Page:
As it happened, there was no news this morning crying out with an urgent need for my commentary.
So I took a couple of early morning hours to watch -- for the first time -- my copy of Michael Moore's new feature film "Sicko."
Make sure you see it. Trust me.
If it doesn't make you as angry as you've ever been, if it doesn't cause you to shed a tear for what we're doing to America's neediest, and for what America could be, you probably are in need of a full range of health care services yourself -- and deserve what you're paying for what you're getting.
Then, make it clear to every elected official you encounter -- especially the candidates for president, and the U.S. Senate and house -- that you expect them to watch it, and then to tell you how much money they've taken from the health care industry lobbyists and corporations, and to provide you the reasons they are still opposing the universal, single-payer health care systems available around the world. These are countries that spend less on health care than we do, and yet provide a level of service that results in better life expectancy, infant mortality and other statistics than in this country.
There are many things the capitalist system can do better than any other alternative imaginable. Handing over to profit-maximizing corporations the delivery of anything as basic as health care to all of a nation's citizens just turns out not to be among them.
As a friend of mine, a candidate in a previous presidential campaign, was fond of saying, "I don't want every American to have health insurance. I want every American to have health care." It's an important distinction. And so far, once again, most of the candidates are still talking about health insurance.
Curious as to why? I won't say more. Just watch it. "Sicko."
Now I'm off for the day on an investigative trip I'll be reporting to you here, hopefully tomorrow.
[Note: If you're new to this blog, and interested in the whole UI President Search story . . .
This blog began in June 2006 and has addressed, and continues to addresses, a number of public policy, political, media, education, economic development, and other issues -- not just the UI presidential search. But that is the subject to which most attention has been focused in blog entries between November 2006 and June 2007.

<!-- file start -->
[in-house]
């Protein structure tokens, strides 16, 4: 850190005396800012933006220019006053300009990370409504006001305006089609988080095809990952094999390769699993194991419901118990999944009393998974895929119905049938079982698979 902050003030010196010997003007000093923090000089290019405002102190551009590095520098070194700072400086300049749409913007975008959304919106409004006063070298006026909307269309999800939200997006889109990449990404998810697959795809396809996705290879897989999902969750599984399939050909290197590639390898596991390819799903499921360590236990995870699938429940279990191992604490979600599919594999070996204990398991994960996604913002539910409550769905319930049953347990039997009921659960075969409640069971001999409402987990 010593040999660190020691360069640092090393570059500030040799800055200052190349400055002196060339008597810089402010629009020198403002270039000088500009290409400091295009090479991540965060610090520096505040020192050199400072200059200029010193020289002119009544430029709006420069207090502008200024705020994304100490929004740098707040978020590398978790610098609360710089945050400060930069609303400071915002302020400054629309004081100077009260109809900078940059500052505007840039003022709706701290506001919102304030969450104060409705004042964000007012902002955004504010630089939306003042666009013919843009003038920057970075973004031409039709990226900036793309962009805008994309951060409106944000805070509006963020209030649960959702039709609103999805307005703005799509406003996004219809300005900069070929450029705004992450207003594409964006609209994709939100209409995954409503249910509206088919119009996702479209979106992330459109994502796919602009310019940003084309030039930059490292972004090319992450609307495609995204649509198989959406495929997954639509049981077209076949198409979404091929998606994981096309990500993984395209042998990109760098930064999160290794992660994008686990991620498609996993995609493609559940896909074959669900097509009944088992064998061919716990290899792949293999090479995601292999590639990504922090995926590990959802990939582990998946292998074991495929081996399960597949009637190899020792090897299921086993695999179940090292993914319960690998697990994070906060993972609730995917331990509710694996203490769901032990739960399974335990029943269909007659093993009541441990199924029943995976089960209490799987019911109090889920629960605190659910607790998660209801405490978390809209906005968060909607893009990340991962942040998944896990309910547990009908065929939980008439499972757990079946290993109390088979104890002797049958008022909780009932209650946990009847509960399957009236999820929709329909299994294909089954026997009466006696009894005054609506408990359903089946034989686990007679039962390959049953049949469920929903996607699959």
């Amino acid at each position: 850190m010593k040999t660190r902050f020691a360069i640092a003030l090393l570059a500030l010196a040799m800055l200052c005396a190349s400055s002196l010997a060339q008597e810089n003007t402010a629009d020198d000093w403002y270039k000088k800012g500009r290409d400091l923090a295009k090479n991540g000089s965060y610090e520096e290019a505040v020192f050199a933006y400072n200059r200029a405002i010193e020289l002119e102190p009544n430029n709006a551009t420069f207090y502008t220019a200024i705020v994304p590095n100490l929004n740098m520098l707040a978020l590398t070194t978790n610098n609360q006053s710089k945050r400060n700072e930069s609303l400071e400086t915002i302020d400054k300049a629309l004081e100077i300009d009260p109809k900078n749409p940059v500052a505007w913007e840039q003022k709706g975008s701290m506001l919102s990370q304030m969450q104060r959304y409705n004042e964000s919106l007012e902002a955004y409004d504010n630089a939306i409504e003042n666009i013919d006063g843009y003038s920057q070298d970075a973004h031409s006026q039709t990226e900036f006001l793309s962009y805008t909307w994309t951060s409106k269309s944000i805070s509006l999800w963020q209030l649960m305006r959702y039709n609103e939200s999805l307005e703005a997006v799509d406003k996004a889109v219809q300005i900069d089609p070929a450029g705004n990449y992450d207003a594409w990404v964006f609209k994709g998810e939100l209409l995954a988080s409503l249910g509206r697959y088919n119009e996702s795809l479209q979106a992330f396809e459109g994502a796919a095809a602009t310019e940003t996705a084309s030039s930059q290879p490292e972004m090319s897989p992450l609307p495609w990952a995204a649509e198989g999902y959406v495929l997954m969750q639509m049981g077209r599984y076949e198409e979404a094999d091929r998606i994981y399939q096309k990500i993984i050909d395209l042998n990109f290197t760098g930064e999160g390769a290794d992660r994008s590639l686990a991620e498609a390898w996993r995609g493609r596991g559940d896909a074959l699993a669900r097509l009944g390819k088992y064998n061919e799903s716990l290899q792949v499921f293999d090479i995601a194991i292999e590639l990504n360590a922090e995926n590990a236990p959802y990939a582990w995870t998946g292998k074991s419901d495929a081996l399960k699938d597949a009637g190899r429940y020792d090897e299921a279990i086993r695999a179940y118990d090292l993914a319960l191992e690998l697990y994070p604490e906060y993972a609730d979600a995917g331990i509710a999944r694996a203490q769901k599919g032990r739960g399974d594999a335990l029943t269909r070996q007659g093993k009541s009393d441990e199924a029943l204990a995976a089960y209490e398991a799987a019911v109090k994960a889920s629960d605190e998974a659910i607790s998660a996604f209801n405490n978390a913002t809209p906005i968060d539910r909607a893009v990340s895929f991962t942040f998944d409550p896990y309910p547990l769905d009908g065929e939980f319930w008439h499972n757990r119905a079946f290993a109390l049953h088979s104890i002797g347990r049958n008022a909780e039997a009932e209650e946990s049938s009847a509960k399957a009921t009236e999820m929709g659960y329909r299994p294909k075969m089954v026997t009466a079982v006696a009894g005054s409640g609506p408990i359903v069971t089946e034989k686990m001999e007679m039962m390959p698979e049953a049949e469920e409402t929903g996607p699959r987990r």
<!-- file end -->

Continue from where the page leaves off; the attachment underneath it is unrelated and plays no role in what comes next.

The presidential search blog entries begin with Nicholas Johnson, "UI President Search I," November 18, 2006. They end with Nicholas Johnson, "UI Held Hostage Day 505 - Next (Now This) Week," June 10, 2007 (100-plus pages printed; a single blog entry for the events of June 10-21 ("Day 516"), plus over 150 attached comments from readers), and Nicholas Johnson, "UI Hostages Free At Last -- Habemas Mamam!," June 22, 2007.
Wondering where the "UI Held Hostage" came from? Click here. (As of January 25 the count has run from January 21, 2006, rather than last November.)
For any given entry, links to the prior 10 will be found in the left-most column. Going directly to FromDC2Iowa.Blogspot.com will take you to the latest. Each entry related to the UI presidential search contains links to the full text of virtually all known, non-repetitive media stories and commentary, including mine, since the last blog entry. Together they represent what The Chronicle of Higher Education has called "one of the most comprehensive analyses of the controversy." The last time there was an entry containing the summary of prior entries' commentary (with the heading "This Blog's Focus on Regents' Presidential Search") is Nicholas Johnson, "UI President Search XIII -- Last Week," December 11, 2006.
My early proposed solution to the conflict is provided in Nicholas Johnson, "UI President Search VII: The Answer," November 26, 2006.
Searching: the fullest collection of basic documents related to the search is contained in Nicholas Johnson, "UI President Search - Dec. 21-25," December 21, 2006 (and updated thereafter), at the bottom of that blog entry under "References." A Blog Index of entries on all subjects since June 2006 is also available. And note that if you know (or can guess at) a word to search on, the "Blogger" bar near the top of your browser has a blank, followed by "SEARCH THIS BLOG," that enables you to search all entries in this Blog since June 2006.]